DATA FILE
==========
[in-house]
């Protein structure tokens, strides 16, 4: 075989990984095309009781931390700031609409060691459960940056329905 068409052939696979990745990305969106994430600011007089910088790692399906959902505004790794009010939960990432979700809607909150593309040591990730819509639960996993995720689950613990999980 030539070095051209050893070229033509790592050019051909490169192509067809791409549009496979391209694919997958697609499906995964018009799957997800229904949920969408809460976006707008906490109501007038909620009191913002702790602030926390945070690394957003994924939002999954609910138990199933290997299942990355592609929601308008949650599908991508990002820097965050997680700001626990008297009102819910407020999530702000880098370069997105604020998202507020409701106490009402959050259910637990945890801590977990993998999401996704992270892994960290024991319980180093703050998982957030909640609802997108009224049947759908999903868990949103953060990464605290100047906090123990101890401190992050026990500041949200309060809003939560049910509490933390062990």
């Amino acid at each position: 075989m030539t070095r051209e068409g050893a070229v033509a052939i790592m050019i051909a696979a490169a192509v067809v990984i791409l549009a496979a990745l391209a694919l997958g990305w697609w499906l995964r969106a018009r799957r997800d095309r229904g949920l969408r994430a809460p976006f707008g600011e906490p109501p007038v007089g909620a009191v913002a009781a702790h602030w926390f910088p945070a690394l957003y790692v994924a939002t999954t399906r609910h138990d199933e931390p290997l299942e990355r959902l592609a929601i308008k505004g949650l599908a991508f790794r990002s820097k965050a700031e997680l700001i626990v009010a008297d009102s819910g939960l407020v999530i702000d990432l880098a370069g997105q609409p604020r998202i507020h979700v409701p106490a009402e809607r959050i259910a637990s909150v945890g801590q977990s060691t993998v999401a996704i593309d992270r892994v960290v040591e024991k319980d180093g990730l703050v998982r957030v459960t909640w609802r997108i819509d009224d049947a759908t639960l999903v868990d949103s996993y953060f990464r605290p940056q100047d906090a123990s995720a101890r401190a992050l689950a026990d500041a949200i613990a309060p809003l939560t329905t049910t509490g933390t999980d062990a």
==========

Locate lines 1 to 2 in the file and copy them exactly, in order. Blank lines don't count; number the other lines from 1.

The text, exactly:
[in-house]
């Protein structure tokens, strides 16, 4: 075989990984095309009781931390700031609409060691459960940056329905 068409052939696979990745990305969106994430600011007089910088790692399906959902505004790794009010939960990432979700809607909150593309040591990730819509639960996993995720689950613990999980 030539070095051209050893070229033509790592050019051909490169192509067809791409549009496979391209694919997958697609499906995964018009799957997800229904949920969408809460976006707008906490109501007038909620009191913002702790602030926390945070690394957003994924939002999954609910138990199933290997299942990355592609929601308008949650599908991508990002820097965050997680700001626990008297009102819910407020999530702000880098370069997105604020998202507020409701106490009402959050259910637990945890801590977990993998999401996704992270892994960290024991319980180093703050998982957030909640609802997108009224049947759908999903868990949103953060990464605290100047906090123990101890401190992050026990500041949200309060809003939560049910509490933390062990």